Fort Ticonderoga Welcomes Graduate Fellows

(Ticonderoga, NY)  Four graduate students arrived at Fort Ticonderoga in mid-June to begin two-month internships as part of the Edward W. Pell Graduate Fellowship program. The fellowships run through August 12th and include internships in Education, Exhibitions, Horticulture, and Interpretation.

“These fellowships for graduate students in museum studies, museum education, public history, history, public horticulture, American studies, or military history offer an opportunity to work together with our dedicated museum team,” said Fort Ticonderoga President and CEO Beth Hill. “The Fellows will focus their research and creative energy to support exhibitions and programs related to the year 1757 at Fort Ticonderoga.”

“While working individually with their project supervisors,” added Rich Strum, Director of Education, “Fellows will also meet and work together throughout the two-month experience. They will have an opportunity to work with Fort Ticonderoga’s professional staff as part of our collaborative approach to all major projects.”

This year’s Graduate Fellows are:

Education—Elizabeth Scully, from New York University

Exhibition—Connor Wilson, from Texas State University

Horticulture—Riley Clark-Long, from Connecticut College

Interpretation—James Wils, from North Carolina State University

Each Fellow receives a $2,500 stipend along with on-site housing. Fort Ticonderoga received 28 applications from 26 different university programs for the four available fellowships.

Grad Fellows for Press Release

The Edward W. Pell Graduate Fellowships launched in 2015 with four graduate students from Stonybrook University, Texas State University, University of Wisconsin-Milwaukee, and Western Michigan University. Projects completed by the 2015 fellows included researching and cataloging artillery-related artifacts and the design of hands-on components for the new exhibition “The Last Argument of Kings: The Art and Science of 18th-Century Artillery” which opened in May 2016. Another fellow conducted research and transcribed the Philip Skene Papers in the collection for use with the 2016 Fort Ticonderoga Teacher Institute focused on “British Perspectives on the American Revolution.” The Interpretation Fellow delved into the British use of Canadian Corvée during the 1777 invasion of New York. That ground-breaking research led to an invitation for Fellow Richard Tomczak to present his research at the 1st Conference of the European Labor History Network in Turin, Italy, in December 2015.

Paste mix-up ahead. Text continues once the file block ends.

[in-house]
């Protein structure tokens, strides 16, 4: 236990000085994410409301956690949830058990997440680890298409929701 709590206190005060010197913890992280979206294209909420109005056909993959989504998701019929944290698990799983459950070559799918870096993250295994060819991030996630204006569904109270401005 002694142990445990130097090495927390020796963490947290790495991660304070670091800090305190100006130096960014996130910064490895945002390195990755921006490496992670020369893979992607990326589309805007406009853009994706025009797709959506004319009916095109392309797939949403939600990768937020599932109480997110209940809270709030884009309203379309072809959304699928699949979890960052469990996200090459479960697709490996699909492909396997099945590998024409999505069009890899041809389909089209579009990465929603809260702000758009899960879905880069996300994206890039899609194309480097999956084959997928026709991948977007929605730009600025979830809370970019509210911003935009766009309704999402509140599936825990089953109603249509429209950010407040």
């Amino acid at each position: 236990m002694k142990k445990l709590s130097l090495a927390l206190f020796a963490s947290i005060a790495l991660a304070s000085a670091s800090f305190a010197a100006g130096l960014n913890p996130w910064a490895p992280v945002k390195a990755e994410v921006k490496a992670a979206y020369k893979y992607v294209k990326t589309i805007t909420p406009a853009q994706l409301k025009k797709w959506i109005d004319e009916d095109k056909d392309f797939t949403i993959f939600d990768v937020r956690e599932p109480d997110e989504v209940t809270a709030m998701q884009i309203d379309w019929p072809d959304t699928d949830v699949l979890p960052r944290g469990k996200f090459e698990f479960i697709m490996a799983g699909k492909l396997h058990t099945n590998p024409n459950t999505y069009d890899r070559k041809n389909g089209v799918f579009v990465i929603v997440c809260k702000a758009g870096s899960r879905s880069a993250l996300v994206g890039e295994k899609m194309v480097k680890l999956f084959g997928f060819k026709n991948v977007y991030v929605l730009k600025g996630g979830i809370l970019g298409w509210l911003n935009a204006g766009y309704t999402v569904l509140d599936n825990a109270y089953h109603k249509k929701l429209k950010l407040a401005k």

The Edward W. Pell Graduate Fellowships at Fort Ticonderoga are made possible with the support from the Edward W. Pell Education Endowment at Fort Ticonderoga and generous individual donor support. Graduate students interested in learning more about the 2017 Edward W. Pell Graduate Fellowships should contact Rich Strum, Director of Education, at rstrum@fort-ticonderoga.org.

Photo:  2016  Edward W. Pell Graduate Fellows Riley Clark-Long, Connor Wilson, James Wils, and Elizabeth Scully.

 

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Celebrate Independence at Fort Ticonderoga! Special Living History Event: July 2-4

 

Morning orders (Indep. Press Release)

(Ticonderoga, NY) Join Fort Ticonderoga July 2-4 for a three-day celebration this Independence Day weekend.  Come celebrate freedom by exploring the year 1777 when America was consumed in the labor of liberty. Participate in the fight for freedom when the Northern Department of the Continental Army fought to keep the great fortress of Ticonderoga from falling into British control. Thrill at the power of artillery during cannon demonstrations and march to the beat of the Fife and Drum Corps as they perform patriotic music throughout the weekend. Admission to this special holiday living history event, July 2-4, is included in a Fort Ticonderoga general admission ticket.  For the full event schedule and to learn more about the event visit http://www.fortticonderoga.org/events/fort-events/independence-day-weekend-1/detail  or call 518-585-2821.

“Step into a hive of military activity as you meet the soldiers working feverishly to fortify the great camp Ticonderoga and build outer military defenses,” said Beth Hill, Fort Ticonderoga President and CEO. “Walk along teamsters and oxen as they help in the work. Visit a trades shop to discover how tradesmen known as artificers worked to resupply soldiers with clothing, shoes, and equipment. Observe rations cooked, lumber cut, and the army in motion prepared to hold their ground for freedom. View Fort Ticonderoga from all perspectives on the eve of the siege – from the peninsula, to the waters of Lake Champlain upon the Vessel Carillon, and atop Mount Defiance for a birds-eye view of history.”

Other activities during this special Independence Day weekend will include daily soldier’s life programs, special tours, the King’s Garden, musket firing demonstration, Mount Defiance tours, and museum exhibitions.

About Ticonderoga on Independence Day 1777: